I also attached a metal plate on top of the brake-fluid box on my bike and I was golden. The Point Of View is amazing. Plus it’s more stable than my head.
Everything was going well until after a couple of months use, the camera wouldn’t power-up anymore. It was a soldering failure. It was time to replace the battery again.
This time I ordered the Nokia BL-5B for £1.39 from ebay. It’s an easier to mod battery as it has flat and accessible terminals.The BL-5C should do as well.
Disassembled everything, soldered some fresh cable, glued the new battery with epoxy, and I was good to go again.
The final mod that I tried (For now) was to add a wide-angle fish-eye lens in front of the original lens to increase the viewing angle. I bought a wide-angle jelly lens from ebay for just £0.99 + Free postag, and glued it with epoxy. I had to hold it absolutely still for about 5 minutes until the epoxy dried, so i used the my trusty helping-hand tool.
Now my little camera does everything I want. It takes wide-angle footage, has a battery that lasts, and it’s easily mounted on any metal surface.
- Keychain camera £5
- 4GB Micro SD £3.99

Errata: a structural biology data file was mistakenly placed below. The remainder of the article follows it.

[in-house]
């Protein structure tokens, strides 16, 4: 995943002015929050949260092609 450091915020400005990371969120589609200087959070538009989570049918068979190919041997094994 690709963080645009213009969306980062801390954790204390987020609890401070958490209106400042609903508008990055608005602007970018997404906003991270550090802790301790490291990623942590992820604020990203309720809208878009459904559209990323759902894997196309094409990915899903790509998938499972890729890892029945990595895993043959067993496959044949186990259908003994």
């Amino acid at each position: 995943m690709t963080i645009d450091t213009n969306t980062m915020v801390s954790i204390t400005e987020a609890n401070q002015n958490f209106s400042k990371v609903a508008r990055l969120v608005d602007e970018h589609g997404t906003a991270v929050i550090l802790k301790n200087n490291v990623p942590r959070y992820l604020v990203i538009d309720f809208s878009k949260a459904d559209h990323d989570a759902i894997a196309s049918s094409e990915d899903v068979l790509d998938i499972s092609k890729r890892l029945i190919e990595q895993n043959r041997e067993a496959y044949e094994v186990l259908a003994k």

- 2 neodymium magnets £0.2
- Nokia BL-5B Battery £1.39
- Wide-angle lens £0.99
Total cost of the project was £11.59
Next step will be waterproofing it.
When I use my Mio C220 GPS on my bike the battery doesn’t last long. This sucks. Especially for those long trips. Also, It would be cool if I could charge my cell phone and mp3 player on the go.
Add a powered USB port, hooked to the battery, for everlasting power.
The dirty details:
First of all, you’ll need an 7805 voltage regulator A.K.A. LM7805, a diode, a fuse, some cable, and a female Type-A USB port.
While you *could* wire up everything on your own, there’s no point doing so.
For about 1 Euro you can get a USB car charger, from ebay. (Postage included)
It would cost you more to get the individual parts, plus you would have to find some sort of case to protect them. For 1 euro you get everything you need. Sweet deal.
Carefully dismantle the car charger.
If it includes a fuse, you’re lucky. Mine didn’t. It’s fifty-fifty. Some have a fuse, some haven’t.
Although you could get away without using a fuse, I highly recommend it. We don’t want to burn down our beloved bikes, do we?
Get rid of the spring either by cutting it, or de-soldering it. This is the positive output of the circuit.
Also throw away the metal contacts. We don’t need those either. Just try to keep the little black cable intact.
It’s easier to solder on the cable instead on the PCB itself. Black equals ground, or negative.
This is where I connected my 2 amps fuse. I’m not sure whether you’re supposed to wire it on the positive or the negative lead, but I don’t think it matters much.
If you have a multimeter it’s a good idea to test the connections to make sure you’ve soldered everything correctly.
Now connect positive to positive, and ground to ground on your battery screws, and wait for the fireworks. (Just kidding). Just take extra care not to connect them the other way around, or the voltage regulator will get red-hot and start melting everything.